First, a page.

‘Letter to the John Reed Club from a N.Y. Pioneer’ by Mary A. Rapoport from New Masses. Vol. 7 No. 3. August, 1931.

’22 members of the total of 34 now in the Red Pioneer Orchestra of Chicago, directed by Greesha Haitowich, (insert upper left) member of the Chicago John Reed Club.’
‘Letter to the John Reed Club from a N.Y. Pioneer’ by Mary A. Rapoport from New Masses. Vol. 7 No. 3. August, 1931.

Comrades of the John Reed Club and the N. Y. Federation:

We workers kids can’t afford to attend expensive art schools. We have no opportunity for the development of what talents we possess. Sometimes one of us exceptionally gifted secures a scholarship to one of the bourgeois institutions. What good does it do? The comrade is surrounded on all sides by examples of profitable, “kept” art and gradually he falls into the same ways. His genius is lost to the working-class.

Here in New York, a comrade, a Pioneer of many years standing, begins to neglect her Pioneer work. Instead of attending important meetings she goes to hear the Stadium Concerts. Whereas her love for music should have drawn her closer to the movement, she finds herself growing apart from it. What about the orchestral and music study groups that should have been right here among the Pioneers?

Recently, in Chicago, Comrade Greesha Haitowich organized a Red Pioneer Orchestra. The group started with twelve members and today they have thirty-four. They have three lessons a week, free!Their instruments are being paid for on the installment plan, from dues and from money the kids make at concerts. Aside from its excellence as an orchestra, the group participates in all demonstrations and-working-class activities. It has been assigned to work in a Negro territory and in one day the members of this orchestra made thirty contacts with Negro children. This is work! And it is due to the unfailing activity of Comrade Haitowich that this group is not only the largest, but probably the best, in the entire United States.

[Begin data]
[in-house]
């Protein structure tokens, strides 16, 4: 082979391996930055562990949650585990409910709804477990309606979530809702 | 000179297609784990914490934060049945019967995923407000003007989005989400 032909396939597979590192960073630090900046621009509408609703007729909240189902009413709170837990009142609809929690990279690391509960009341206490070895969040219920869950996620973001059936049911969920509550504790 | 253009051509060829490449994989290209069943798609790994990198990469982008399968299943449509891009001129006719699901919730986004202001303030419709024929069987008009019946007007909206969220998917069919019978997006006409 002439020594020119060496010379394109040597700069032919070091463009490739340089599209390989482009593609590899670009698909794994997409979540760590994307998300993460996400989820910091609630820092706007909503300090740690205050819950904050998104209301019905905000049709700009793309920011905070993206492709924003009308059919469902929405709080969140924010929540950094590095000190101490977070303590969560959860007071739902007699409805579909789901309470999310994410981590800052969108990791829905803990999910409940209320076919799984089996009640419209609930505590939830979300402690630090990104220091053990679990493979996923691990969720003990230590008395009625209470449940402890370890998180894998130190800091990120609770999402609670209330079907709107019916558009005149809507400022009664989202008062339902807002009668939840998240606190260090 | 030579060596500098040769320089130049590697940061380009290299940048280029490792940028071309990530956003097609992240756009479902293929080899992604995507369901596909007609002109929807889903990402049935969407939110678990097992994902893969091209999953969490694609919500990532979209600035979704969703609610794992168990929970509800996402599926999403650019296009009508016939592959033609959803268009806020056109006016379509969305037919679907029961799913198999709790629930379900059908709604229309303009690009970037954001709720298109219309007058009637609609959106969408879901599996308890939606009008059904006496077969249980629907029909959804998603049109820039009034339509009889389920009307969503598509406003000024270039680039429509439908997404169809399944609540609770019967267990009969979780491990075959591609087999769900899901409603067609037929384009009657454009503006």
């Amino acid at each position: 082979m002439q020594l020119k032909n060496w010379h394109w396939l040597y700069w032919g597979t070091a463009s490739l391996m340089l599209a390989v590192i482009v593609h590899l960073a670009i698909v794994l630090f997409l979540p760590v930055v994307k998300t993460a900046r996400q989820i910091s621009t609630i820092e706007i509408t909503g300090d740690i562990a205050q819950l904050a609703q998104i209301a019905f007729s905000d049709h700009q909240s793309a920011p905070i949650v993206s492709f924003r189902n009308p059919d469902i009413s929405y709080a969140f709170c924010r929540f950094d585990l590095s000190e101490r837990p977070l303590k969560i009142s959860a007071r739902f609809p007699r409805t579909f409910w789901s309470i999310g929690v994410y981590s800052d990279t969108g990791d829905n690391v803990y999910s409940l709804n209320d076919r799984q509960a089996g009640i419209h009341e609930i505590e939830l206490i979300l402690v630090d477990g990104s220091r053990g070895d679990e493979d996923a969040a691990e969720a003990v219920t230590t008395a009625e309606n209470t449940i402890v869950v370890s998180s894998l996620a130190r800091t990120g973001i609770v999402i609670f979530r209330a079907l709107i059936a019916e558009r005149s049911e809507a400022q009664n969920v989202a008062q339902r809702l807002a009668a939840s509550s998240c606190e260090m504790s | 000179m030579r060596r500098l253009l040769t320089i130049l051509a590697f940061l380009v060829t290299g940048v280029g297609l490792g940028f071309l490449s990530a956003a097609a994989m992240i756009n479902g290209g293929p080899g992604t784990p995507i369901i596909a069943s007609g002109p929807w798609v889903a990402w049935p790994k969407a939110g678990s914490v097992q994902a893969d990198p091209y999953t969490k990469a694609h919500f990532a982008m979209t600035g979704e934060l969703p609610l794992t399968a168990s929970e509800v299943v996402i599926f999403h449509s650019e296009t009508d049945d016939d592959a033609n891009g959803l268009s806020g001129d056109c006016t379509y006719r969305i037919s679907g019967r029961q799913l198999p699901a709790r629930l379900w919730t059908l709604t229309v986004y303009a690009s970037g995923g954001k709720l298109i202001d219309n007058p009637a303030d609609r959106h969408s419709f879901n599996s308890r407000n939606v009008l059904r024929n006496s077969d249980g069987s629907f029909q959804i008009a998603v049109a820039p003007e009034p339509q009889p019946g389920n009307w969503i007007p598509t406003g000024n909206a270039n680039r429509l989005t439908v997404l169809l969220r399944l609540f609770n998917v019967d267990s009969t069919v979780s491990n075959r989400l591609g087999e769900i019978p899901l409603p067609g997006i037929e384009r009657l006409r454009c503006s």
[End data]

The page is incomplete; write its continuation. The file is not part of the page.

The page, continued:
Come on John Reed Club! We Pioneers look to you for cultural guidance just as much as we look to the Young Communist League for political leadership. We are waiting to be taught. Build up the basis for a proletarian culture among the children. Your very existence demands it. Bring on your drawing classes, orchestras, and dramatic groups! We are ready!

New York, N.Y. Mary A. Rapoport.

The New Masses was the continuation of Workers Monthly which began publishing in 1924 as a merger of the ‘Liberator’, the Trade Union Educational League magazine ‘Labor Herald’, and Friends of Soviet Russia’s monthly ‘Soviet Russia Pictorial’ as an explicitly Communist Party publication, but drawing in a wide range of contributors and sympathizers. In 1927 Workers Monthly ceased and The New Masses began. A major left cultural magazine of the late 1920s to early 1940s, the early editors of The New Masses included Hugo Gellert, John F. Sloan, Max Eastman, Mike Gold, and Joseph Freeman. Writers included William Carlos Williams, Theodore Dreiser, John Dos Passos, Upton Sinclair, Richard Wright, Ralph Ellison, Dorothy Parker, Dorothy Day, John Breecher, Langston Hughes, Eugene O’Neill, Rex Stout and Ernest Hemingway, Artists included Hugo Gellert, Stuart Davis, Boardman Robinson, Wanda Gag, William Gropper and Otto Soglow. Over time, the New Masses became narrower politically and more journalistic in its tone.

PDF of full issue: https://www.marxists.org/history/usa/pubs/new-masses/1931/v07n03-aug-1931-New-Masses.pdf

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